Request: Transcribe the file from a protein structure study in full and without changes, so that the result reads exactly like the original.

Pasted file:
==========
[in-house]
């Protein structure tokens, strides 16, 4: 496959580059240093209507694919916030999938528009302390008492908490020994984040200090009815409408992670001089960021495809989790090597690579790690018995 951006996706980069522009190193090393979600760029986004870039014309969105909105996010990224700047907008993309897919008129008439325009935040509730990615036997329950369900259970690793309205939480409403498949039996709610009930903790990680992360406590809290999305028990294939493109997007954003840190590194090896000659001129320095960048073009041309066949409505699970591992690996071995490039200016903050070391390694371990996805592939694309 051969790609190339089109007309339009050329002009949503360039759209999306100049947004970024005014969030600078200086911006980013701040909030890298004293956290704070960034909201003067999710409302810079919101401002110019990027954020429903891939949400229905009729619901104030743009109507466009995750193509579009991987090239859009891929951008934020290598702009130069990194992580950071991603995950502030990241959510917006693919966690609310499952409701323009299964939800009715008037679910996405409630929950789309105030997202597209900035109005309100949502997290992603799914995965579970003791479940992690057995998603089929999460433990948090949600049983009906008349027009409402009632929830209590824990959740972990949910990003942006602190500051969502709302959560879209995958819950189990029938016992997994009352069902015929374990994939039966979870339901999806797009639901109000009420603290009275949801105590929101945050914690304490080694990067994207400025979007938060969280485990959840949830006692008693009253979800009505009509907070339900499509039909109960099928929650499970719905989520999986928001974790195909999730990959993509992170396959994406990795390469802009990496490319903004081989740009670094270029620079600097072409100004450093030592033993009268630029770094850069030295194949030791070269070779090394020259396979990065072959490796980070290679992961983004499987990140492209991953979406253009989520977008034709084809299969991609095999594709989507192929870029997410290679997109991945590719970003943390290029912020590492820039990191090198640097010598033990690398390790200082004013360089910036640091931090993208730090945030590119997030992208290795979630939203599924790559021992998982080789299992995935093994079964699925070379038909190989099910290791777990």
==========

[in-house]
């Protein structure tokens, strides 16, 4: 496959580059240093209507694919916030999938528009302390008492908490020994984040200090009815409408992670001089960021495809989790090597690579790690018995 951006996706980069522009190193090393979600760029986004870039014309969105909105996010990224700047907008993309897919008129008439325009935040509730990615036997329950369900259970690793309205939480409403498949039996709610009930903790990680992360406590809290999305028990294939493109997007954003840190590194090896000659001129320095960048073009041309066949409505699970591992690996071995490039200016903050070391390694371990996805592939694309 051969790609190339089109007309339009050329002009949503360039759209999306100049947004970024005014969030600078200086911006980013701040909030890298004293956290704070960034909201003067999710409302810079919101401002110019990027954020429903891939949400229905009729619901104030743009109507466009995750193509579009991987090239859009891929951008934020290598702009130069990194992580950071991603995950502030990241959510917006693919966690609310499952409701323009299964939800009715008037679910996405409630929950789309105030997202597209900035109005309100949502997290992603799914995965579970003791479940992690057995998603089929999460433990948090949600049983009906008349027009409402009632929830209590824990959740972990949910990003942006602190500051969502709302959560879209995958819950189990029938016992997994009352069902015929374990994939039966979870339901999806797009639901109000009420603290009275949801105590929101945050914690304490080694990067994207400025979007938060969280485990959840949830006692008693009253979800009505009509907070339900499509039909109960099928929650499970719905989520999986928001974790195909999730990959993509992170396959994406990795390469802009990496490319903004081989740009670094270029620079600097072409100004450093030592033993009268630029770094850069030295194949030791070269070779090394020259396979990065072959490796980070290679992961983004499987990140492209991953979406253009989520977008034709084809299969991609095999594709989507192929870029997410290679997109991945590719970003943390290029912020590492820039990191090198640097010598033990690398390790200082004013360089910036640091931090993208730090945030590119997030992208290795979630939203599924790559021992998982080789299992995935093994079964699925070379038909190989099910290791777990």